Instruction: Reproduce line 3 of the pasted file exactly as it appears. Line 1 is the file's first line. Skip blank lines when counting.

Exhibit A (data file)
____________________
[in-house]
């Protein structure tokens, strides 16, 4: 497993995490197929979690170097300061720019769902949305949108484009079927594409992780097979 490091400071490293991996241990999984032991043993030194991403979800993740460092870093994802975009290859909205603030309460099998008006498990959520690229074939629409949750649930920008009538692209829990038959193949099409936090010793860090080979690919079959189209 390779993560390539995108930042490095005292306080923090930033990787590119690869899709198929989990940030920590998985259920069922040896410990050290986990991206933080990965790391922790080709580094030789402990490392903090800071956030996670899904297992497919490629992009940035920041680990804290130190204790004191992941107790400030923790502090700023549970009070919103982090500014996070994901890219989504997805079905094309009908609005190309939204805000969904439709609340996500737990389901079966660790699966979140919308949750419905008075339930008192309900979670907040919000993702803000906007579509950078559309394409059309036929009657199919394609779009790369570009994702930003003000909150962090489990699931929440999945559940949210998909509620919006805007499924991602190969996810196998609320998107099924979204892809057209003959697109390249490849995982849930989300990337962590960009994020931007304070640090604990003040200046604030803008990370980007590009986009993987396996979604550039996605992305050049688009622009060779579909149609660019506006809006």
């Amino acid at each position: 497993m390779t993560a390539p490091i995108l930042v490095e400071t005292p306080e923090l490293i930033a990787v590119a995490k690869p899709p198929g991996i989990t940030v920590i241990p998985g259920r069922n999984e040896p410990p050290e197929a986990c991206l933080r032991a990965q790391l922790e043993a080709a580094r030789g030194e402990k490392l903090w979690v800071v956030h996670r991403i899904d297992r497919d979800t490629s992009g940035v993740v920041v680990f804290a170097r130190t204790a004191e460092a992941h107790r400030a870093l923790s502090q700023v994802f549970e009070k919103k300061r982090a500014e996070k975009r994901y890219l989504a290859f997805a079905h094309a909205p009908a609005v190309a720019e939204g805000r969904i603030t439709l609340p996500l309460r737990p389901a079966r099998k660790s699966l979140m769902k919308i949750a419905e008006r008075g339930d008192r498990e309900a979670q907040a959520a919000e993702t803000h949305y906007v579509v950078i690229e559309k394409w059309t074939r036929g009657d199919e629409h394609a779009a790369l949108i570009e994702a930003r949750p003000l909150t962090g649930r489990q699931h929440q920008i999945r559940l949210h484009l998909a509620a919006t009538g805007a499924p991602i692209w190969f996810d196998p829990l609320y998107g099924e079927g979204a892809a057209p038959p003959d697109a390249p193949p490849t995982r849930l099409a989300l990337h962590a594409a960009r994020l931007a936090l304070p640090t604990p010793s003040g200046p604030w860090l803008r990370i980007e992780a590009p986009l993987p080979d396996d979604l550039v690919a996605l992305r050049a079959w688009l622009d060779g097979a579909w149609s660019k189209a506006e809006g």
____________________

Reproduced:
């Amino acid at each position: 497993m390779t993560a390539p490091i995108l930042v490095e400071t005292p306080e923090l490293i930033a990787v590119a995490k690869p899709p198929g991996i989990t940030v920590i241990p998985g259920r069922n999984e040896p410990p050290e197929a986990c991206l933080r032991a990965q790391l922790e043993a080709a580094r030789g030194e402990k490392l903090w979690v800071v956030h996670r991403i899904d297992r497919d979800t490629s992009g940035v993740v920041v680990f804290a170097r130190t204790a004191e460092a992941h107790r400030a870093l923790s502090q700023v994802f549970e009070k919103k300061r982090a500014e996070k975009r994901y890219l989504a290859f997805a079905h094309a909205p009908a609005v190309a720019e939204g805000r969904i603030t439709l609340p996500l309460r737990p389901a079966r099998k660790s699966l979140m769902k919308i949750a419905e008006r008075g339930d008192r498990e309900a979670q907040a959520a919000e993702t803000h949305y906007v579509v950078i690229e559309k394409w059309t074939r036929g009657d199919e629409h394609a779009a790369l949108i570009e994702a930003r949750p003000l909150t962090g649930r489990q699931h929440q920008i999945r559940l949210h484009l998909a509620a919006t009538g805007a499924p991602i692209w190969f996810d196998p829990l609320y998107g099924e079927g979204a892809a057209p038959p003959d697109a390249p193949p490849t995982r849930l099409a989300l990337h962590a594409a960009r994020l931007a936090l304070p640090t604990p010793s003040g200046p604030w860090l803008r990370i980007e992780a590009p986009l993987p080979d396996d979604l550039v690919a996605l992305r050049a079959w688009l622009d060779g097979a579909w149609s660019k189209a506006e809006g």